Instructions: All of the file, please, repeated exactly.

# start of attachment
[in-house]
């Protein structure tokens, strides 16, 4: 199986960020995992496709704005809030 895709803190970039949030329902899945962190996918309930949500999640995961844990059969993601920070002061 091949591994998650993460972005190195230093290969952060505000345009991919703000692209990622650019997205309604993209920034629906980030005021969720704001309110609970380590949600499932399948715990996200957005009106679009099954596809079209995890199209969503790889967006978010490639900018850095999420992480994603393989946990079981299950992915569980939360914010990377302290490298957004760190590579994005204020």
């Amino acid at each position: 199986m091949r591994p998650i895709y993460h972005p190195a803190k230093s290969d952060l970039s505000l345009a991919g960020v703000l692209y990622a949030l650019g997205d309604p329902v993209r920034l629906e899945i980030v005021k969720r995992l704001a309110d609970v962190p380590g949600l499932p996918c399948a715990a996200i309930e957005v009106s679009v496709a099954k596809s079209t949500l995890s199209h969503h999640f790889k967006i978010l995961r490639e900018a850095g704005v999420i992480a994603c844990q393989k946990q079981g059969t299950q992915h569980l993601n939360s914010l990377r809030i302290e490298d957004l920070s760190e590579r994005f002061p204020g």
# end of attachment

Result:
[in-house]
């Protein structure tokens, strides 16, 4: 199986960020995992496709704005809030 895709803190970039949030329902899945962190996918309930949500999640995961844990059969993601920070002061 091949591994998650993460972005190195230093290969952060505000345009991919703000692209990622650019997205309604993209920034629906980030005021969720704001309110609970380590949600499932399948715990996200957005009106679009099954596809079209995890199209969503790889967006978010490639900018850095999420992480994603393989946990079981299950992915569980939360914010990377302290490298957004760190590579994005204020």
């Amino acid at each position: 199986m091949r591994p998650i895709y993460h972005p190195a803190k230093s290969d952060l970039s505000l345009a991919g960020v703000l692209y990622a949030l650019g997205d309604p329902v993209r920034l629906e899945i980030v005021k969720r995992l704001a309110d609970v962190p380590g949600l499932p996918c399948a715990a996200i309930e957005v009106s679009v496709a099954k596809s079209t949500l995890s199209h969503h999640f790889k967006i978010l995961r490639e900018a850095g704005v999420i992480a994603c844990q393989k946990q079981g059969t299950q992915h569980l993601n939360s914010l990377r809030i302290e490298d957004l920070s760190e590579r994005f002061p204020g």